Visitor Type Macro

1. In Tag Manger, click the New button and choose Macro to start a new macro.

2. Name this Macro “visitorType”

3. Select Custom Javascript as the type of Macro.

4. Paste in the following code.

5. Alter the code to suit your needs.  Regular expressions will come in handy here, just like in Google Analytics Filters.

6. Save!

Create the Rule – “Traffic – Not External”


Traffic Not External

Again, I’ll create a rule as catch-all for everything that is not our “external” visitors that we want to track. It might be helpful at some point to create special rules for different visitor types, but in this case, I’ll lump them all together.

1. Click the New button and choose Rule to start a new rule.

2. Name this Rule “Traffic – Not External”

3. Choose the “visitorType” macro from the drop down list.

4. In the next box, choose the “does not equal”

5. In the next box, enter the word “external”

Use that Rule to Block Tags from Firing

Block by Not External

If we can use IP Addresses to identify visitors as not the general public or to identify traffic that we want to block completely, we can use this rule to block any tag from firing.

1. Open the tag you want to block with this rule. In this example, we’ll block Google Analytics from even firing.

2. Under Blocking rules, click Add

3. Select the “Traffic – Not External” rule

4. Save!

General Conclusions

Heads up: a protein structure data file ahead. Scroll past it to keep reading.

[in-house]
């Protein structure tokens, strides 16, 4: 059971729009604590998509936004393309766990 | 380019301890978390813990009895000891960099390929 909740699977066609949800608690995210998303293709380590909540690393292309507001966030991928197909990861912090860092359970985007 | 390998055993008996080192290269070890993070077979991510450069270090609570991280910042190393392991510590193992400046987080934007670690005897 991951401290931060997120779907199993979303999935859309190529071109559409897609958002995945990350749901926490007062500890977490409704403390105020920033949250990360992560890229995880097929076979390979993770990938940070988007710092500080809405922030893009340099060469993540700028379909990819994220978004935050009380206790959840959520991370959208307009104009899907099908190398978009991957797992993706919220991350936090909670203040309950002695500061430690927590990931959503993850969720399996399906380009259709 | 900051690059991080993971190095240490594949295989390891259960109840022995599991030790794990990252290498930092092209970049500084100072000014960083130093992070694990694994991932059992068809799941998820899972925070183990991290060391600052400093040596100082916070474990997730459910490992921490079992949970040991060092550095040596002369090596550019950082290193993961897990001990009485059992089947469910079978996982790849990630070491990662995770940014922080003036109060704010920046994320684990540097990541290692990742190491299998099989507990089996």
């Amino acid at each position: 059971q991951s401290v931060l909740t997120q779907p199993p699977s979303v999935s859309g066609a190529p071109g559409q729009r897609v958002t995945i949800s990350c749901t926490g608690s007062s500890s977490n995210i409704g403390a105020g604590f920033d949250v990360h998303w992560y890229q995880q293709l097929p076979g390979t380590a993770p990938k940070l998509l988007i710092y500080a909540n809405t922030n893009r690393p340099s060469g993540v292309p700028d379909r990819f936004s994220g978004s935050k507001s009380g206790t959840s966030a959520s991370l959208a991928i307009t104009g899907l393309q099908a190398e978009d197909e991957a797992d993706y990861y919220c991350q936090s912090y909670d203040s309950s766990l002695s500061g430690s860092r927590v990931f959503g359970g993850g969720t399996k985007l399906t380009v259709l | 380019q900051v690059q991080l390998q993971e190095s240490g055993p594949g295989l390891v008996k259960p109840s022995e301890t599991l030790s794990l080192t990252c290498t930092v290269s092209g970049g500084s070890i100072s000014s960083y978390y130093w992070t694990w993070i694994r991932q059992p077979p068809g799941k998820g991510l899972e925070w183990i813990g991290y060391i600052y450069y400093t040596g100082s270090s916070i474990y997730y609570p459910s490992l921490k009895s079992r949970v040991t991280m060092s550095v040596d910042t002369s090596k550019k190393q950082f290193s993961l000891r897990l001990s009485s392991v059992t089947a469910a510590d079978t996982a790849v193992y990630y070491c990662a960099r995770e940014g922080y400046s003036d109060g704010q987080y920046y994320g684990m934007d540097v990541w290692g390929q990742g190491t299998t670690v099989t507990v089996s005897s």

So there you have it, two ways to use Google Tag Manager to shield your Analytics data from unwanted traffic. To leave with a few extra points, I’d like to point out that having this sort of capability inside of Google Tag Manager can extend way beyond just blocking the Google Analytics tag from firing. Consider the following scenarios:

  • Surveys/Pop-Ups –  If you’re using a Tag to launch 3rd party surveys or ads, chances are you’re receiving some sort of report about how well they’re performing. It would make sense in this case to block these tags from even firing for Internal Employees, which should help improve your response/clickthrough rate.
  • E-Commerce – With your new Macros and Rules, you can effectively block any test transactions from Internal Traffic from ever getting to Google Analytics.
  • Separate Properties – Sometimes you want to see the data going into Google Analytics to make sure everything is working properly. Consider using a test property with a different UA number for all testing/QA. This way your test data isn’t contributing to increased sampling and you can safely monitor your test cases. You can use these Macros to block one tag from firing, and the trigger another tag to fire instead.